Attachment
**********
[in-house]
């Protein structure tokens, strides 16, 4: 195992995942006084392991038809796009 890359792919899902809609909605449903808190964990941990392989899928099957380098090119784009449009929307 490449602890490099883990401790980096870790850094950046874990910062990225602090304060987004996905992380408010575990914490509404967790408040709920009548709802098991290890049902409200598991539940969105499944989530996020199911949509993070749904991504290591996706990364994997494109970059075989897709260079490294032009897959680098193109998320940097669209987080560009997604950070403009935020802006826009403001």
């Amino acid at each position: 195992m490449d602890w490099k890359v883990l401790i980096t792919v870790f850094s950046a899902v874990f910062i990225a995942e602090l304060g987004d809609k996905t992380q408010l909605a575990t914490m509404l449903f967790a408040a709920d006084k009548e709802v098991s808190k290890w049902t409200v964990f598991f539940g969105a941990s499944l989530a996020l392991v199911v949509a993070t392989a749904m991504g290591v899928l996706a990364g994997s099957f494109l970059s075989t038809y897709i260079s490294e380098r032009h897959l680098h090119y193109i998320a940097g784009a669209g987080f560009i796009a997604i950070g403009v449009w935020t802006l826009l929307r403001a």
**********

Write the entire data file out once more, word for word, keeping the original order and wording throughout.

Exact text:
[in-house]
């Protein structure tokens, strides 16, 4: 195992995942006084392991038809796009 890359792919899902809609909605449903808190964990941990392989899928099957380098090119784009449009929307 490449602890490099883990401790980096870790850094950046874990910062990225602090304060987004996905992380408010575990914490509404967790408040709920009548709802098991290890049902409200598991539940969105499944989530996020199911949509993070749904991504290591996706990364994997494109970059075989897709260079490294032009897959680098193109998320940097669209987080560009997604950070403009935020802006826009403001």
């Amino acid at each position: 195992m490449d602890w490099k890359v883990l401790i980096t792919v870790f850094s950046a899902v874990f910062i990225a995942e602090l304060g987004d809609k996905t992380q408010l909605a575990t914490m509404l449903f967790a408040a709920d006084k009548e709802v098991s808190k290890w049902t409200v964990f598991f539940g969105a941990s499944l989530a996020l392991v199911v949509a993070t392989a749904m991504g290591v899928l996706a990364g994997s099957f494109l970059s075989t038809y897709i260079s490294e380098r032009h897959l680098h090119y193109i998320a940097g784009a669209g987080f560009i796009a997604i950070g403009v449009w935020t802006l826009l929307r403001a």